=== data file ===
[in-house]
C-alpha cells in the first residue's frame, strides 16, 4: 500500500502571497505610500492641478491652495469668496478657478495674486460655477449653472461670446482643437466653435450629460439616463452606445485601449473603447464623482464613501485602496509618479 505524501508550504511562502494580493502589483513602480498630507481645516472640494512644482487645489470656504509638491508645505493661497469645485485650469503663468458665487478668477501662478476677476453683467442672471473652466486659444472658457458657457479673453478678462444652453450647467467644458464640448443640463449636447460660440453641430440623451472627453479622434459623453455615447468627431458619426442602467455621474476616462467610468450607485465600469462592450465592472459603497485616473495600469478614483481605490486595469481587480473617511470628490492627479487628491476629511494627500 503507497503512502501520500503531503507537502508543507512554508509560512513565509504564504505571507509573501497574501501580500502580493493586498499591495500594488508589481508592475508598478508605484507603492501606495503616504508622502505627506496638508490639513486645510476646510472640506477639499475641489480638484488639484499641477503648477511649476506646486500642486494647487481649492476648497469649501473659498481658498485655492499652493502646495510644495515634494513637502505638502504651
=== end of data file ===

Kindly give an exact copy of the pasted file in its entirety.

[in-house]
C-alpha cells in the first residue's frame, strides 16, 4: 500500500502571497505610500492641478491652495469668496478657478495674486460655477449653472461670446482643437466653435450629460439616463452606445485601449473603447464623482464613501485602496509618479 505524501508550504511562502494580493502589483513602480498630507481645516472640494512644482487645489470656504509638491508645505493661497469645485485650469503663468458665487478668477501662478476677476453683467442672471473652466486659444472658457458657457479673453478678462444652453450647467467644458464640448443640463449636447460660440453641430440623451472627453479622434459623453455615447468627431458619426442602467455621474476616462467610468450607485465600469462592450465592472459603497485616473495600469478614483481605490486595469481587480473617511470628490492627479487628491476629511494627500 503507497503512502501520500503531503507537502508543507512554508509560512513565509504564504505571507509573501497574501501580500502580493493586498499591495500594488508589481508592475508598478508605484507603492501606495503616504508622502505627506496638508490639513486645510476646510472640506477639499475641489480638484488639484499641477503648477511649476506646486500642486494647487481649492476648497469649501473659498481658498485655492499652493502646495510644495515634494513637502505638502504651